For Grafton Architects' Yvonne Farrell and Shelley McNamara, the signal honour of being appointed as curators of next year's Venice Architecture Biennale has turned out to be a double-edged sword as they are now faced with the challenge of raising €2.5 million towards covering its costs.
On top of investing considerable effort in organising up to 100 participants in the main exhibition and co-ordinating contributions from nearly 60 countries – all referencing their chosen theme of Freespace – they must spend rather more time than they imagined on fundraising.
Freespace is about an underlying "generosity of spirit and a sense of humanity at the core of architecture's agenda, focusing on the quality of space itself" by giving something extra to the users of buildings and the public in general and promoting new ways of seeing the world.
They'll also need significant private sector sponsorship from companies and individuals to bridge the funding gap
As the first Irish architects to curate the Venice Biennale, they may expect support from the Department of Culture and Heritage and from the Arts Council, but they'll also need significant private sector sponsorship from companies and individuals to bridge the funding gap.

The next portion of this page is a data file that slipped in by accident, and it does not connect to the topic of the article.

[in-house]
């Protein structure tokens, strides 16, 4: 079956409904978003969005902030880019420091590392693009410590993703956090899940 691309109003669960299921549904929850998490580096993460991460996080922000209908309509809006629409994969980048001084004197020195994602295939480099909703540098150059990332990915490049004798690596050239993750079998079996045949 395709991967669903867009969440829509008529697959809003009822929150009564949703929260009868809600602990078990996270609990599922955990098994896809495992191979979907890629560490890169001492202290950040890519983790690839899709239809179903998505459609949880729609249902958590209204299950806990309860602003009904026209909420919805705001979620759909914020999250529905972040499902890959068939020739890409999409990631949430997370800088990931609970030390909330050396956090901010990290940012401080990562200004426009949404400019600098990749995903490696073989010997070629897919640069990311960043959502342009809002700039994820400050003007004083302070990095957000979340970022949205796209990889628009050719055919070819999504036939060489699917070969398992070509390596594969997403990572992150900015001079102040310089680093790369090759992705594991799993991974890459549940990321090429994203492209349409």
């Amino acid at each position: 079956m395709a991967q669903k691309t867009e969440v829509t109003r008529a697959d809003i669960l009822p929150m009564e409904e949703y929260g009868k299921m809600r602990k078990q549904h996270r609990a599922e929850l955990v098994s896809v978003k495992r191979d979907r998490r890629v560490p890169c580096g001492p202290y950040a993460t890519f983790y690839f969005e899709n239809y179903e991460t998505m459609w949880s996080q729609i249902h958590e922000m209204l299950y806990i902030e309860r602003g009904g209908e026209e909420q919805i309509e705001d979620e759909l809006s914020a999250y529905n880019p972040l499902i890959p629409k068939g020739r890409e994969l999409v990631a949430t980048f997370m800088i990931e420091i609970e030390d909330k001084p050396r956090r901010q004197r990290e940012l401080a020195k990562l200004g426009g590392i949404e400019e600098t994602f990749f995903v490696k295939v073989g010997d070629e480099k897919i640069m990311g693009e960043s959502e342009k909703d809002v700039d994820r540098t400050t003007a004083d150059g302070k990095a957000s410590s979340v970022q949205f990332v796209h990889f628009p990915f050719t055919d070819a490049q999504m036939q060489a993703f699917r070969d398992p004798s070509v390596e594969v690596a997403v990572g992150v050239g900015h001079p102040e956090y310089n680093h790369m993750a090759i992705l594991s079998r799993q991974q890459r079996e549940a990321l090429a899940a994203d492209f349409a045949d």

At a recent presentation of their plans, both Farrell and McNamara stressed the enormous scale of the biennale, pointing out that the main exhibition spaces in Venice’s Arsenale and Giardini are “equivalent in scale to O’Connell Street in Dublin”, if they were laid end-to-end.
They aim to show "Ireland's ability to stage an exhibition on a world scale" because it will, in effect, be "Ireland on show" when the 16th Venice Architecture Biennale opens next May. "We're not wearing green jerseys, but we'll be very proud to make something that is world-class."
Individual donors will get free tickets to the opening of the biennale and other benefits
Major sponsors will be invited to a press tour of what's planned next spring, taking in Paris, Berlin, London and New York, while individual donors will get free tickets to the opening of the biennale and other benefits at what's been billed as "the greatest architectural show on Earth".
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